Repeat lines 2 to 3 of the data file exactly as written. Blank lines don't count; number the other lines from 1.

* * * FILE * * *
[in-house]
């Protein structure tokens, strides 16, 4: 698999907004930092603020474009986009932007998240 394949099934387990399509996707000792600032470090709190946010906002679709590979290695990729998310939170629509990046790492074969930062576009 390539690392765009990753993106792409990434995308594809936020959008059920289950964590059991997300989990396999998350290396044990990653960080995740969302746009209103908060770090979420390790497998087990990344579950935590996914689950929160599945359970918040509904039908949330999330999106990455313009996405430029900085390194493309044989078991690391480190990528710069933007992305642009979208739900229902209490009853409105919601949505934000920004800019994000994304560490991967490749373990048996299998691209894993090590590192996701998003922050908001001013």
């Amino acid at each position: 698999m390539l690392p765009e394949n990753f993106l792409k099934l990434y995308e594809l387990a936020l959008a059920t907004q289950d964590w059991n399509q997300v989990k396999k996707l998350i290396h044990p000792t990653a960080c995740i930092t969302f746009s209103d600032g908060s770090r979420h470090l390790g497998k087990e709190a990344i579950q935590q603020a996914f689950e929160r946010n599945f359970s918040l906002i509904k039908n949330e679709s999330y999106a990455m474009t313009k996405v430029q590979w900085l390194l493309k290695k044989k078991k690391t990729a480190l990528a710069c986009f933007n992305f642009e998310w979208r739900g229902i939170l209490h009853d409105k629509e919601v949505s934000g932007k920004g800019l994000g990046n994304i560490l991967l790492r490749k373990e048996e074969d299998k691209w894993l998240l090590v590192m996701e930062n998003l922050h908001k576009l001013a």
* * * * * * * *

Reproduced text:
């Protein structure tokens, strides 16, 4: 698999907004930092603020474009986009932007998240 394949099934387990399509996707000792600032470090709190946010906002679709590979290695990729998310939170629509990046790492074969930062576009 390539690392765009990753993106792409990434995308594809936020959008059920289950964590059991997300989990396999998350290396044990990653960080995740969302746009209103908060770090979420390790497998087990990344579950935590996914689950929160599945359970918040509904039908949330999330999106990455313009996405430029900085390194493309044989078991690391480190990528710069933007992305642009979208739900229902209490009853409105919601949505934000920004800019994000994304560490991967490749373990048996299998691209894993090590590192996701998003922050908001001013």
């Amino acid at each position: 698999m390539l690392p765009e394949n990753f993106l792409k099934l990434y995308e594809l387990a936020l959008a059920t907004q289950d964590w059991n399509q997300v989990k396999k996707l998350i290396h044990p000792t990653a960080c995740i930092t969302f746009s209103d600032g908060s770090r979420h470090l390790g497998k087990e709190a990344i579950q935590q603020a996914f689950e929160r946010n599945f359970s918040l906002i509904k039908n949330e679709s999330y999106a990455m474009t313009k996405v430029q590979w900085l390194l493309k290695k044989k078991k690391t990729a480190l990528a710069c986009f933007n992305f642009e998310w979208r739900g229902i939170l209490h009853d409105k629509e919601v949505s934000g932007k920004g800019l994000g990046n994304i560490l991967l790492r490749k373990e048996e074969d299998k691209w894993l998240l090590v590192m996701e930062n998003l922050h908001k576009l001013a």